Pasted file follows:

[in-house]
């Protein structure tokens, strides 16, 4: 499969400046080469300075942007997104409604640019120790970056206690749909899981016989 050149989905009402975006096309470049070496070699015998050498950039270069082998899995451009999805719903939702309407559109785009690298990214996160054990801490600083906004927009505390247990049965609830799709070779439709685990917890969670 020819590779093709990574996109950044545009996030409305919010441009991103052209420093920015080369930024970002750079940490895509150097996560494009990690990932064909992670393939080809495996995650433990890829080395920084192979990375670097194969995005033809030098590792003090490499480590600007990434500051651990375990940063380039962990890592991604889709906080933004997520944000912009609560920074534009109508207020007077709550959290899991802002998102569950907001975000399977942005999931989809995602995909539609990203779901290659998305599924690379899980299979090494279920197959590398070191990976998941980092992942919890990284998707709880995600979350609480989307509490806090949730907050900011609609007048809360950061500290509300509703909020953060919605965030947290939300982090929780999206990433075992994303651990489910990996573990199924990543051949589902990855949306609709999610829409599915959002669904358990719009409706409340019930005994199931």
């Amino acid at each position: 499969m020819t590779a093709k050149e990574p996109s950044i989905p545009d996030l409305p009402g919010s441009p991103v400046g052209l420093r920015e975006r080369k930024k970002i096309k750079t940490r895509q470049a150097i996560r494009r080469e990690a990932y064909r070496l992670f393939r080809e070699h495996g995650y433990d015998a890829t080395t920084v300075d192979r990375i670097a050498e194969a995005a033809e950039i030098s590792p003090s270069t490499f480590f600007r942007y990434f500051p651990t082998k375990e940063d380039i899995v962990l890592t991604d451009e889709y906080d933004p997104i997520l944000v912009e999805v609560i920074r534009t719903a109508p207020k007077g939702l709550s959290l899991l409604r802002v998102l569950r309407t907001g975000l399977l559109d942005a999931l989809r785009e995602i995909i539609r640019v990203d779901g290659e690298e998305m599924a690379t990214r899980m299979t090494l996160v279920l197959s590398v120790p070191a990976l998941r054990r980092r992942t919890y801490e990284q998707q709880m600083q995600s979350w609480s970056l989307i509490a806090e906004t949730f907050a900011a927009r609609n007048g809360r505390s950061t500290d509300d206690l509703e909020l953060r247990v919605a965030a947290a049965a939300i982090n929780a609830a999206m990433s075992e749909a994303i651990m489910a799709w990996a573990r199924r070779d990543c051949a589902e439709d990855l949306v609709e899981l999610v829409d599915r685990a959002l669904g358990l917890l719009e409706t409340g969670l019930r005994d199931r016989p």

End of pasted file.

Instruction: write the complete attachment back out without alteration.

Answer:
[in-house]
């Protein structure tokens, strides 16, 4: 499969400046080469300075942007997104409604640019120790970056206690749909899981016989 050149989905009402975006096309470049070496070699015998050498950039270069082998899995451009999805719903939702309407559109785009690298990214996160054990801490600083906004927009505390247990049965609830799709070779439709685990917890969670 020819590779093709990574996109950044545009996030409305919010441009991103052209420093920015080369930024970002750079940490895509150097996560494009990690990932064909992670393939080809495996995650433990890829080395920084192979990375670097194969995005033809030098590792003090490499480590600007990434500051651990375990940063380039962990890592991604889709906080933004997520944000912009609560920074534009109508207020007077709550959290899991802002998102569950907001975000399977942005999931989809995602995909539609990203779901290659998305599924690379899980299979090494279920197959590398070191990976998941980092992942919890990284998707709880995600979350609480989307509490806090949730907050900011609609007048809360950061500290509300509703909020953060919605965030947290939300982090929780999206990433075992994303651990489910990996573990199924990543051949589902990855949306609709999610829409599915959002669904358990719009409706409340019930005994199931």
């Amino acid at each position: 499969m020819t590779a093709k050149e990574p996109s950044i989905p545009d996030l409305p009402g919010s441009p991103v400046g052209l420093r920015e975006r080369k930024k970002i096309k750079t940490r895509q470049a150097i996560r494009r080469e990690a990932y064909r070496l992670f393939r080809e070699h495996g995650y433990d015998a890829t080395t920084v300075d192979r990375i670097a050498e194969a995005a033809e950039i030098s590792p003090s270069t490499f480590f600007r942007y990434f500051p651990t082998k375990e940063d380039i899995v962990l890592t991604d451009e889709y906080d933004p997104i997520l944000v912009e999805v609560i920074r534009t719903a109508p207020k007077g939702l709550s959290l899991l409604r802002v998102l569950r309407t907001g975000l399977l559109d942005a999931l989809r785009e995602i995909i539609r640019v990203d779901g290659e690298e998305m599924a690379t990214r899980m299979t090494l996160v279920l197959s590398v120790p070191a990976l998941r054990r980092r992942t919890y801490e990284q998707q709880m600083q995600s979350w609480s970056l989307i509490a806090e906004t949730f907050a900011a927009r609609n007048g809360r505390s950061t500290d509300d206690l509703e909020l953060r247990v919605a965030a947290a049965a939300i982090n929780a609830a999206m990433s075992e749909a994303i651990m489910a799709w990996a573990r199924r070779d990543c051949a589902e439709d990855l949306v609709e899981l999610v829409d599915r685990a959002l669904g358990l917890l719009e409706t409340g969670l019930r005994d199931r016989p």